Looking for our new site?

Credit Crunch

Driving Out of the Red with Greener Cars

  • By
  • Lisa Margonelli,
  • New America Foundation
March 24, 2014

Income inequality in California is already high, and it continues to increase. This income inequality is exacerbated by unequal access to jobs, credit, and efficient vehicles. Wages in California's Central Valley are lower than in the rest of the state, and workers there must commute long distances, with little access to alternative transportation, in older, inefficient cars. As a result, some working families in the Central Valley spend as much as a third to half of their income on fueling and maintaining their vehicle.

Forget The Wealth Effect: It’s Time to Focus on The Income Effect to Understand the Sluggish Economy

October 1, 2013

by Peter W. Atwater

The “wealth effect” concept is remarkably simple: spending increases (decreases) as perceived wealth increases (decreases). When people perceive themselves to be richer, they spend more.

With the prices of stocks and bonds near all-time highs and home prices on the rebound, consumer spending should be on a tear. But it’s not -- much to the consternation of many economists, particularly those at the Federal Reserve. As a result, many believe the wealth effect is somehow broken.

Putting the Kibosh on Using Credit Checks in Hiring Decisions

May 14, 2013

Update 5/22/13: The original version of this post incorrectly used the term "credit score" in several places where "credit check" or "credit history" would have been more appropriate and accurate. The post has been edited to reflect that correction. Kevin Drum at Mother Jones has a piece that explains the process by which the credit reporting agencies deal with employee screening. Specifically, employers may request prospective employees' credit histories via a credit check, but these histories do not contain an actual credit score. Thank you to Greg Fisher at creditscoring.com for pointing out the error.

The use of credit checks to inform hiring decisions has been getting some much deserved scrutiny recently. Over the weekend, Charles Ellison for the Philadelphia Tribune and Gary Rivlin for the New York Times took a look at the practice of employers evaluating a job applicant's credit as part of the employment decision-making process. Ellison chronicles recent legislative efforts to curb the practice and points out that campaign finance data shows lawmakers are receiving sums of money from major credit reporting companies. Rivlin spoke with non-profit service providers and unemployed individuals who have experienced the negative effects of this phenomenon first hand.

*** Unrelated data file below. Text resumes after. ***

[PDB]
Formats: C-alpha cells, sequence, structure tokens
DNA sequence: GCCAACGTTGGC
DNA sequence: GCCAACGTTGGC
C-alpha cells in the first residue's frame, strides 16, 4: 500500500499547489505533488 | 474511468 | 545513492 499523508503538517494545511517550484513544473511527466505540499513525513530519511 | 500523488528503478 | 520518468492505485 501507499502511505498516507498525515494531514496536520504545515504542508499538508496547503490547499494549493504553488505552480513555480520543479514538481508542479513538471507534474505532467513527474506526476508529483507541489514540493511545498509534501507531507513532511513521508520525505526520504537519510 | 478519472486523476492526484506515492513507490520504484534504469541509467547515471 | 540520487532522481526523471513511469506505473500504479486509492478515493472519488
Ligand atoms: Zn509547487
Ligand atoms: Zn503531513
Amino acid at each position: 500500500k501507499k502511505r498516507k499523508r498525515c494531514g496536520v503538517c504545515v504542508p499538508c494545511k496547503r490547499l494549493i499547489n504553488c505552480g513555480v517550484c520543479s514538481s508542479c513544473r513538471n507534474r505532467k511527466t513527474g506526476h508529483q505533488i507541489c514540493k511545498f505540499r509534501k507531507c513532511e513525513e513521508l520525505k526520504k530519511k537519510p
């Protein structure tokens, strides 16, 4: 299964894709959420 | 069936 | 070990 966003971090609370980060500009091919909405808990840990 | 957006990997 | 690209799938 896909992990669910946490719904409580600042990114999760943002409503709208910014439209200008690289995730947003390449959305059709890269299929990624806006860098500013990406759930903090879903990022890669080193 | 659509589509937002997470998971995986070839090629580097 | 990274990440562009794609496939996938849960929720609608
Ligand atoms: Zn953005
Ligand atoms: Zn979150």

On the surface, using credit checks as part of employment screening may seem like a simple, data-driven way for employers to ascertain a candidate's reliability. Upon closer inspection, however, using credit checks in this way is ineffective and exacerbates inequality.

Heads Up: Full-file Credit Reporting

September 13, 2012

A lot of people are probably vaguely aware that credit scores have become increasingly important in recent years. Access to credit is fairly critical for most families, as one of the big trends of the past 30 years has been families swapping in their savings habits for access to credit. That's a trend that has its own problems, but there are times when you have to deal with the world that you live in, and that's a world where credit reporting matters a great deal.

Asset Building News Week, June 17 - June 22

June 22, 2012
Publication Image

The Asset Building News Week is a weekly Friday feature on The Ladder, the Asset Building Program blog, designed to help readers keep up with news and developments in the asset building field. This week's topics include the monetary policy, economic inequality, and financial services.


Monetary Policy

Why a Grexit Would Make Lehman Look Like Childs Play

June 5, 2012

This post originally appeared at TF Market Advisors.

by Peter Tchir

New America NYC Event: Minimum Rage

May 8, 2012

Millennials are the first downwardly mobile generation in decades, staring down a host of economic challenges--student debt, the rise of low-wage jobs, and the ballooning cost of tuition, food, and rent. Media regularly serve up sobering statistics about twentysomethings, while Occupy Wall Street struggles to stay on message. How will the Great Recession affect Millennials longterm? And do they have what it takes to fight back?


The Pain in Spain

April 10, 2012

The eurozone crisis has re-emerged with rising borrowing costs in Italy and Spain and increasing concerns about the prospects for growth.

Bi-Sectoralism: It's the Economy Stupid II

February 27, 2012

This piece is coauthored by Bruce Jentleson, Professor at Duke University, and Jay Pelosky, Principal of J2Z Advisory. It originally appeared on the Huffington Post.

Inequality and the Global Crisis -- Evidence and Policies

  • By Raymond Torres, International Labour Organization
January 5, 2012

This presentation was part of the World Economic Roundtable.  A summary of the Roundtable session can be read here.

Syndicate content